For this second feature, writer Julian Fellowes and Director Simon Curtis focus their mite on the 1930s, with The Great Depression, wars, and modernizations just around the corner. That’s why it’s titled ‘A New Era’ I suppose
The fairly successful (not so in India) 2019 introductory feature spawned from one of the most talked-about shows in the US and UK, breeds a sequel that takes us for a ride alongside the aristocratic Crawley family and their retinue of domestics, to the South of France in order to uncover the secrets behind a surprise bequest of a villa inherited by the dowager countess. The first feature had the Crawley family and Downton staff all excited and in a tizzy over a royal visit from the King and Queen of Great Britain. For this second feature, writer Julian Fellowes and Director Simon Curtis focus their mite on the 1930s, with The Great Depression, wars, and modernizations just around the corner. That’s why it’s titled ‘A New Era’ I suppose.
Film director Jack Barber (Hugh Dancy) and stars Guy Dexter (Dominic West) and Myrna Dalgleish (Laura Haddock) are in the throes of making a glamorous romantic drama and are willing to pay good money for the grand house they badly need for the shoot. Violet Crawley, Dowager Countess of Grantham (Maggie Smith) may be appalled at the notion, and her son the Earl, Robert (Hugh Bonneville) may be aghast at the notion, but his daughter, Lady Mary’s (Michelle Dockery) pragmatism takes precedence. The roof is leaking and needs fixing, so, with a heavy heart, they agree to the very vulgar proposal.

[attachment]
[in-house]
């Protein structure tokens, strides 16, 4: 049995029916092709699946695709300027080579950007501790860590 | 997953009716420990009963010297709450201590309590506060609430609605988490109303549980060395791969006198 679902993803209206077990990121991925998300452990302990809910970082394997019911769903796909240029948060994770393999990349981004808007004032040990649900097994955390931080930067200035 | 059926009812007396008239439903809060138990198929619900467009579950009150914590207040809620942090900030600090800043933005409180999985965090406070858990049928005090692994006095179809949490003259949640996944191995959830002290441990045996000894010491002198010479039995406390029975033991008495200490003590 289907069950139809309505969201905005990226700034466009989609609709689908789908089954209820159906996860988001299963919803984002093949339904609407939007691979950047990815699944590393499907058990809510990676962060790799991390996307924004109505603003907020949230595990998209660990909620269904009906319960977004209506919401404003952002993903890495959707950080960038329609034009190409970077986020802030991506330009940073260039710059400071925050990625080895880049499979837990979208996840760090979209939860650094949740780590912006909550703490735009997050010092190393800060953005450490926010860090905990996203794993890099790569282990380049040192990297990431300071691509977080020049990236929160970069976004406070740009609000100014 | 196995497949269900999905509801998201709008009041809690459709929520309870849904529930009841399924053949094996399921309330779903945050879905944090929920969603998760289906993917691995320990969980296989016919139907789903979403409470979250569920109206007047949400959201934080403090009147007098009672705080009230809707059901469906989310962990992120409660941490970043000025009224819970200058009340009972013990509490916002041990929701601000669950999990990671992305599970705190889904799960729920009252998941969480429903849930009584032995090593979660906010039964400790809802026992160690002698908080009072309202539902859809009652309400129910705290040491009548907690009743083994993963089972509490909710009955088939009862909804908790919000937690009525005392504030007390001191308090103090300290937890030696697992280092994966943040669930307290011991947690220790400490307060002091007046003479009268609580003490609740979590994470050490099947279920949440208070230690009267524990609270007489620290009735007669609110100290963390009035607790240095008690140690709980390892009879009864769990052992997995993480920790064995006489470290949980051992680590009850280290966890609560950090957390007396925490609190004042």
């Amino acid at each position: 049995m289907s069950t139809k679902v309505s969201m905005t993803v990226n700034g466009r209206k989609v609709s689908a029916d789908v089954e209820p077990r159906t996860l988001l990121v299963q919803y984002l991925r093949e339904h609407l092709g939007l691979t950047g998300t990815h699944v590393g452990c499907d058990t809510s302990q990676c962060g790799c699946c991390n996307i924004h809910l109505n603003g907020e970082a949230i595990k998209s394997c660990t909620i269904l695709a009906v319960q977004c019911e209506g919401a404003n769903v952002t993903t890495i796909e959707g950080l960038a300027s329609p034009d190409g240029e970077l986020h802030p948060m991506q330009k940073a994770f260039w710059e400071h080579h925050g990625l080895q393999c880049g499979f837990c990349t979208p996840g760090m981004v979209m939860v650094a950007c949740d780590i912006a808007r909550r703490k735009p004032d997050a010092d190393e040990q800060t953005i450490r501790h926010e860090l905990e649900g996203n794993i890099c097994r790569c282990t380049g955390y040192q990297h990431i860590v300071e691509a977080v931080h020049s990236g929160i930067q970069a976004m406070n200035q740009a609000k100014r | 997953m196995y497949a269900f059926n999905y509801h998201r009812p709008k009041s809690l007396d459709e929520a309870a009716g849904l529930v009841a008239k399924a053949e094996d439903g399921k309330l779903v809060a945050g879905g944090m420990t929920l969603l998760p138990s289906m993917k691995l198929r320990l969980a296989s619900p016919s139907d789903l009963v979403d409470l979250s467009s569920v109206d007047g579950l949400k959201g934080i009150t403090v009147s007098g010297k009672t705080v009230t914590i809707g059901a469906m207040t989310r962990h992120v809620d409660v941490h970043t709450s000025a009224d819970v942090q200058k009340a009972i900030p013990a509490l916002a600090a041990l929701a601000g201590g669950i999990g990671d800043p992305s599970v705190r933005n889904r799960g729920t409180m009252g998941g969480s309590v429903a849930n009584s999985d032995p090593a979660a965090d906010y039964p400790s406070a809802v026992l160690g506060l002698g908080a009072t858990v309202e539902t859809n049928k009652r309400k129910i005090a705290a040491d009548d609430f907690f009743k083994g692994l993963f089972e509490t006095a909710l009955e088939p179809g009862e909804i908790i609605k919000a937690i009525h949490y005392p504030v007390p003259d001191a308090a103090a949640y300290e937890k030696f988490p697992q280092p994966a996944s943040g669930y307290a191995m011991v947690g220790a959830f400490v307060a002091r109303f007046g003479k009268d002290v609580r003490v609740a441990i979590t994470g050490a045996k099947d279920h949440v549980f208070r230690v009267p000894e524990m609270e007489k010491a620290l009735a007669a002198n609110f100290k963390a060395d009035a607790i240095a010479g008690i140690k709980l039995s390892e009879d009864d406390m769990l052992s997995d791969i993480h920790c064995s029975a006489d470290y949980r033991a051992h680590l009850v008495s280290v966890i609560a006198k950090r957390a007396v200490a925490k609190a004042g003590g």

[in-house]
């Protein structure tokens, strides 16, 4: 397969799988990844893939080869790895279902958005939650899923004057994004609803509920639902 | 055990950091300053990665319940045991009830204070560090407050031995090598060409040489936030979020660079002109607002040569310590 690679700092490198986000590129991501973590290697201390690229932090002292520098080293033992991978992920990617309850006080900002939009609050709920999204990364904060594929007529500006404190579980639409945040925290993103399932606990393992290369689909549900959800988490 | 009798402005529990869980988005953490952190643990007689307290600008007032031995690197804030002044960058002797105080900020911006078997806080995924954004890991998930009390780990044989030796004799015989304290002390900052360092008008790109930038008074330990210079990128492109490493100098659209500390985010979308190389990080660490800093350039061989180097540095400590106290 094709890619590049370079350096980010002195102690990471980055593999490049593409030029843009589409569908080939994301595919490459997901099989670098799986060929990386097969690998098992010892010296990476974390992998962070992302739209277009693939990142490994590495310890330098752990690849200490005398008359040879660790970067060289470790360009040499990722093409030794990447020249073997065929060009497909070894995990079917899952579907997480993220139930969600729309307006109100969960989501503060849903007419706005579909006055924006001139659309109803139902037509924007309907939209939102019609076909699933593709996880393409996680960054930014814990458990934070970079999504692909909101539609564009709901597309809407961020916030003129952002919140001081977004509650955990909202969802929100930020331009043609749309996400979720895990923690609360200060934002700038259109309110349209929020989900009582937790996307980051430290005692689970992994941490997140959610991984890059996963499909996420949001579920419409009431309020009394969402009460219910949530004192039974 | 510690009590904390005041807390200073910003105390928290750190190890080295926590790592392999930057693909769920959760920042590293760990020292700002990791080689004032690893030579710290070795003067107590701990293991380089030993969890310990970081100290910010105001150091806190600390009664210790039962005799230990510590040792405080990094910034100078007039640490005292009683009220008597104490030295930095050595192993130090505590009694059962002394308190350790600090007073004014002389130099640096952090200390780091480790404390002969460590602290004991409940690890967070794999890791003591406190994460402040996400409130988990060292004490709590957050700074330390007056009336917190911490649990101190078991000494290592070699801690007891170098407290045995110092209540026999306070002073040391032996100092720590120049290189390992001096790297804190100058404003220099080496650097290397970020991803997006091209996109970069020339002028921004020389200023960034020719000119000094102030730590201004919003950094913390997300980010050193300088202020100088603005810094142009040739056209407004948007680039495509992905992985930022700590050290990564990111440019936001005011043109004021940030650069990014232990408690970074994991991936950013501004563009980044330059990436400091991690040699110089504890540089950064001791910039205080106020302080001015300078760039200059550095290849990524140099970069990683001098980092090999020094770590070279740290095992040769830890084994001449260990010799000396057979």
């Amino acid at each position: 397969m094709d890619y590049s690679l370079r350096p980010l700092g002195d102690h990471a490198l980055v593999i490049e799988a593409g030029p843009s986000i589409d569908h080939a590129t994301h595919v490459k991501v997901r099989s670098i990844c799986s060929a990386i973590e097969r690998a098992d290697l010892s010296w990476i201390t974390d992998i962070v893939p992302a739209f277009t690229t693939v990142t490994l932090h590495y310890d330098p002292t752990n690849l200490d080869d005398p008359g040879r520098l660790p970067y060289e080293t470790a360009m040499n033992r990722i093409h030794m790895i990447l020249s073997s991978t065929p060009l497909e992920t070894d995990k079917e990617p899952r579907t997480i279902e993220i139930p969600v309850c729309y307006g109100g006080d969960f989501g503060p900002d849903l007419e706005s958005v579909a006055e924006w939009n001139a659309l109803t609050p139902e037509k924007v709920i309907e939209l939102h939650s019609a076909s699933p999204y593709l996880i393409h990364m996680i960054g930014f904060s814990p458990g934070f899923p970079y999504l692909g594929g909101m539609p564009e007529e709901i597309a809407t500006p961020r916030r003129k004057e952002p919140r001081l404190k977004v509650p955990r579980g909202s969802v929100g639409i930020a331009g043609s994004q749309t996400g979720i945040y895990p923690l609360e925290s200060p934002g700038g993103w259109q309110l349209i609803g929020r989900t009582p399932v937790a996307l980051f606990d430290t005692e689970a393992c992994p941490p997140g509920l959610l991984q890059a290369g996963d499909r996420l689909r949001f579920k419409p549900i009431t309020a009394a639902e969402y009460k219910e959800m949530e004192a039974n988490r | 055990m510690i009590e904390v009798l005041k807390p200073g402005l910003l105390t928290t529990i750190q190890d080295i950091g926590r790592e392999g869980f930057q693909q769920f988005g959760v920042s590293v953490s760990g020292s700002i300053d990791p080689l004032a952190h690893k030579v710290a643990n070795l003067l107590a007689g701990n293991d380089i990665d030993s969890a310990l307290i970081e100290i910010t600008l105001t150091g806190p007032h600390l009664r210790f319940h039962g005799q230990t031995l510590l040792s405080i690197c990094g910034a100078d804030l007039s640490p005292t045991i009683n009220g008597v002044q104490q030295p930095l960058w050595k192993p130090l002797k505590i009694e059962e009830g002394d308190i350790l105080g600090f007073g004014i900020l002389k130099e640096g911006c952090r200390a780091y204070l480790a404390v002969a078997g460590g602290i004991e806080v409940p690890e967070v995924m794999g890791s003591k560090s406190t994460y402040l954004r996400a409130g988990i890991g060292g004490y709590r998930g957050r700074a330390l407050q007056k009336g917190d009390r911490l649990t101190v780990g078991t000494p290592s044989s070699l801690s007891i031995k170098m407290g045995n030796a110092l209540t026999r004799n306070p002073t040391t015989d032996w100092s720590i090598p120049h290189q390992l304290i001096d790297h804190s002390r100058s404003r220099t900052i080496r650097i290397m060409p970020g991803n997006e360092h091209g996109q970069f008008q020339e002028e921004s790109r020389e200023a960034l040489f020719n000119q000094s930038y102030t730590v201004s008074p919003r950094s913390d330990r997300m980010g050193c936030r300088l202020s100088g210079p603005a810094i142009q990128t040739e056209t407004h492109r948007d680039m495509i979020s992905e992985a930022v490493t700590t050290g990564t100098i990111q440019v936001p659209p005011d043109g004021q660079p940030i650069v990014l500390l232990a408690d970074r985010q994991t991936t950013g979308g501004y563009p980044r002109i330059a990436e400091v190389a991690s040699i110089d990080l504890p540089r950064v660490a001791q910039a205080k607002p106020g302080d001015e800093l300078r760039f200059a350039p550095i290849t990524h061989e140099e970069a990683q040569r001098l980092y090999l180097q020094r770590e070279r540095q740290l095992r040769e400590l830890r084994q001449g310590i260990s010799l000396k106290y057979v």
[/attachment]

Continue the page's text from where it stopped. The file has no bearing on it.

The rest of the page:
What’s in the tale of an affluent family and their servants to attract audiences and critics alike …you may well ask? The quaintness of aristocratic ways, the old-worldly charms of an era gone by, the almost aspirational yearning for a distant world that has nothing better to do than worry about keeping their wealth intact, living the high-end life, marrying rich, looking down their noses at lesser folk and gossiping about all and sundry – is a peculiar magnet for the people of today who are too busy surviving to be caught up in such trivial peccadilloes. A delusional fantasy that life was hunky-dory for the haves – all dressing up and bussing around in luxuriant style while the servants display a very stiff upper-lipped cheerful servitude. The feudal status quo is maintained vigorously. No questions raised, none answered is the motto here. Yet the attraction is pretty formidable…all credit to the interestingly structured screenplay, the confident helming, the awesome landscapes spelling nobility, and spot-on ensemble acting.